Cultural Values and Organizational Development

Measuring the Effectiveness of Organizational Development in Connection to Cultural and Moral Values

The field of organizational development (OD) is versatile, covering the most current research on successful team building and cooperation techniques. Due to OD, companies can increase the efficiency of the employees and reach beneficial goals. OD enables advantageous changes in the businesses that intensify their performance. However, no OD would be completely successful without proper regard for cultural and ethical values.

Organizational culture pertains to an organization’s core values and beliefs that have existed as long as the company itself. Also, it incorporates the values of the employees and their predictions about the prospective development of a company (Tsai, 2011). The effectiveness of OD depends greatly on the moral and cultural traditions of an organization. If a company’s leader merely directs his/her leadership behavior to fulfill the goals of an organization, the effectiveness of OD will fall. It is necessary to accommodate the organizational culture not only to the company’s objectives but also to the employees’ expectations (Tsai, 2011). Otherwise, a leader will fail in arranging an advantageous OD within the team.

Organizational culture incorporates the common values of the employees working in one company. Since organizational culture is a manifestation of beliefs and norms of conduct of the company employees, it can impact the company’s success and the employees’ attitudes (Tsai, 2011). Therefore, no effective OD is possible without paying proper attention to core cultural and moral norms. Disregard of these standards may lead to conflicts within an organization. Organizational culture is closely connected with leadership behavior and job satisfaction.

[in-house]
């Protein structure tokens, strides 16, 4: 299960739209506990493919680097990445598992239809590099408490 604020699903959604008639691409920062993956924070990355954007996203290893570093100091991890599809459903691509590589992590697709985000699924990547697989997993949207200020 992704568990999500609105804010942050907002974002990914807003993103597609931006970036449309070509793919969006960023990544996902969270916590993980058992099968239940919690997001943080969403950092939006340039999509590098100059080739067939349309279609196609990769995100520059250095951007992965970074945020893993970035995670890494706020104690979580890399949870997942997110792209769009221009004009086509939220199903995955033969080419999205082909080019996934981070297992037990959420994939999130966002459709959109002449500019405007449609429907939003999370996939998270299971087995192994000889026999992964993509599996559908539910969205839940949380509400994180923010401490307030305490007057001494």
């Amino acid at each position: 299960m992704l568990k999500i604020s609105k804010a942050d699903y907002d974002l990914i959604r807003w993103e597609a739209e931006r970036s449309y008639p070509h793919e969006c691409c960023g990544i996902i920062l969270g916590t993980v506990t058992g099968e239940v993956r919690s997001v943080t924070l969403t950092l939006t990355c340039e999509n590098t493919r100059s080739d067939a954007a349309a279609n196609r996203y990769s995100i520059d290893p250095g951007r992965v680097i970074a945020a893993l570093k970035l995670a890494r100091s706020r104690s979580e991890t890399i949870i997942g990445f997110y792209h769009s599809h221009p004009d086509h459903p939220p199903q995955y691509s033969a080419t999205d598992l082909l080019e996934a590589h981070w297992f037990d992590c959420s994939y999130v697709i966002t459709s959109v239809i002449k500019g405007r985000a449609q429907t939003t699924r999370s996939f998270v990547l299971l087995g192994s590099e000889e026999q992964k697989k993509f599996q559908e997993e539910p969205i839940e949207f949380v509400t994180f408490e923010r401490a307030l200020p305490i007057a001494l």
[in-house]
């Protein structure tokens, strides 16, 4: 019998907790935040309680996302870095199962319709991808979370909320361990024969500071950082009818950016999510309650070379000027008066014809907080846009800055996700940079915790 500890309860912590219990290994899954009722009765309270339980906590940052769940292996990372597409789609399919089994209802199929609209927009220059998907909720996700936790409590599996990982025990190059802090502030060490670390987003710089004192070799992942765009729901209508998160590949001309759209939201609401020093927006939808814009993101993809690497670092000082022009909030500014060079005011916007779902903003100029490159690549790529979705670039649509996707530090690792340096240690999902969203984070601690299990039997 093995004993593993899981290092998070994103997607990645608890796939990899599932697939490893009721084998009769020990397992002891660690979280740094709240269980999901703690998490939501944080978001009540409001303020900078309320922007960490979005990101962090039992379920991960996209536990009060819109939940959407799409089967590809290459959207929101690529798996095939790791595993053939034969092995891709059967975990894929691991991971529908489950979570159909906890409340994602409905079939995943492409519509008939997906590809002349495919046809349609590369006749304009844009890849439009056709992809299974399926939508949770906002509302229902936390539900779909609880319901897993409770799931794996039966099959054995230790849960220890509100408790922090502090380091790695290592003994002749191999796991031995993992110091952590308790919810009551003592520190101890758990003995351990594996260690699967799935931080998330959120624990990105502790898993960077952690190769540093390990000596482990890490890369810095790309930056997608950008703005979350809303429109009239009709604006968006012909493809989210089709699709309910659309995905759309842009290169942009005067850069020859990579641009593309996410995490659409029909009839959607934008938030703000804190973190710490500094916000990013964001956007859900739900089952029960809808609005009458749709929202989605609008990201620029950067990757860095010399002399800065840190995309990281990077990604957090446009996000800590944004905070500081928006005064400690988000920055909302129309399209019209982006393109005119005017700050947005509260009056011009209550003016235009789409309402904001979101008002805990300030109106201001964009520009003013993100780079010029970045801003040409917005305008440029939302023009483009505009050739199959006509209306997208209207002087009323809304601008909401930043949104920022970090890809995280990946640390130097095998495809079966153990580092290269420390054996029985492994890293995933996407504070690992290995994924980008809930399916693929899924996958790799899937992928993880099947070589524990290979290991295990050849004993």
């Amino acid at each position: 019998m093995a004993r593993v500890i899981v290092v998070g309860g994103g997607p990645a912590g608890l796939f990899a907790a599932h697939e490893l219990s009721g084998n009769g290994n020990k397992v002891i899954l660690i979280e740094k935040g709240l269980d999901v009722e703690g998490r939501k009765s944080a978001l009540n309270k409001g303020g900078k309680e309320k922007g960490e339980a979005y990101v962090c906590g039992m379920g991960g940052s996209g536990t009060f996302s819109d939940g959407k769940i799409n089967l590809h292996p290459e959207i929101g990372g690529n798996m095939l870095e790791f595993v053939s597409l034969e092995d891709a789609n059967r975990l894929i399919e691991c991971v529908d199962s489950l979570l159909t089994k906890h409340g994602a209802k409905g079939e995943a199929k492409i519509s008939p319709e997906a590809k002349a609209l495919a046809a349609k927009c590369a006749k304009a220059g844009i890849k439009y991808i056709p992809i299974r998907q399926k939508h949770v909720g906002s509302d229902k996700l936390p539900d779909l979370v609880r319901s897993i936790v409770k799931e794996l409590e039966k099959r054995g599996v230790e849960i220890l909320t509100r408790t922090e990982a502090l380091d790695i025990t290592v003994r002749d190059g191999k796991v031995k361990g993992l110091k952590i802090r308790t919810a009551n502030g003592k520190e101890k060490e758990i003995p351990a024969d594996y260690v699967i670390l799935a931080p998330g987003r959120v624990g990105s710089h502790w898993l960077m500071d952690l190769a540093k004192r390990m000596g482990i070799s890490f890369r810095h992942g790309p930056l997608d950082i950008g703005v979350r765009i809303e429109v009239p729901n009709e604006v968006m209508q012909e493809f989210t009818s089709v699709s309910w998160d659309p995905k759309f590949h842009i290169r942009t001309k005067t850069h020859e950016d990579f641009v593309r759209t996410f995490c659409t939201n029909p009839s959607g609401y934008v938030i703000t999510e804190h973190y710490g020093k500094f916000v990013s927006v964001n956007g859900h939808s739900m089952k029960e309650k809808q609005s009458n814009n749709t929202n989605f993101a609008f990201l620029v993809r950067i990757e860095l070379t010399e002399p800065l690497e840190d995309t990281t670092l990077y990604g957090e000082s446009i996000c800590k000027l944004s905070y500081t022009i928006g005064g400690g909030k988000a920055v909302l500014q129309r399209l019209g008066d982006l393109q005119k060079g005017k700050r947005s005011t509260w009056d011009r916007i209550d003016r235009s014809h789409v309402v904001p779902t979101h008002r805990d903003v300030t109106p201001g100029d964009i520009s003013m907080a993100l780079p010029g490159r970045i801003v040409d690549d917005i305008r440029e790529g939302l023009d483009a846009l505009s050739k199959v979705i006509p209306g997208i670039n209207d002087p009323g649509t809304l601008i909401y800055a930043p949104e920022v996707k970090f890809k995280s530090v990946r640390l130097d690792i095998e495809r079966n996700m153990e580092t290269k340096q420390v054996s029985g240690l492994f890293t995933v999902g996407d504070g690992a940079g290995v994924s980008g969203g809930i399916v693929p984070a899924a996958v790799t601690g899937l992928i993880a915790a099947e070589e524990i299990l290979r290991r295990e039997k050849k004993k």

OD is considered effective if all people within a company feel satisfied and secure. To achieve this aim, OD practitioners should take care of including the company’s values in their agenda. Moral values are significant as they direct the choices of an organization’s strategy, present a broader vision, identify OD among other approaches of development, and motivate negotiations and simplify the tasks. Most importantly, delineating the values helps to assess the company’s performance (Anderson, 2016). When a company has clearly defined moral and cultural values, and when these values are cherished by every member of the team, employees feel more dignified and encouraged to pay their best efforts.

The core moral and humanistic value is creating opportunities for employees within a company to feel like human beings and not like a part of a machine. Also, each member of an organization team needs to have the possibility to show his/her full potential. Another value is trying to intensify the efficiency of attaining the company’s goals. An OD practitioner should also try to provide a comfortable environment for the employees in which they would be able to demonstrate their best abilities (Anderson, 2016). These values may be difficult to realize, but the successful operation of an organization is impossible without them.

Democratic values include involvement, empowerment, and participation (Anderson, 2016). Participation allows employees to be engaged in decision-making procedures. However, it also presents some challenges as not all the employees are happy to be involved in complicated tasks. Empowerment and involvement make people feel meaningful and increase their dedication.

Organizational development is a complex structure that enables companies to achieve their goals. For the most efficient OD, its practitioners need to keep in mind the significance of moral and cultural values. Without these values, OD cannot be completely beneficial.

References

Anderson, D. L. (2016). Organization development: The process of leading organizational change (4th ed.). Los Angeles, CA: SAGE.

Tsai, Y. (2011). Relationship between organizational culture, leadership behavior and job satisfaction. BMC Health Services Research, 11(98), 1-11.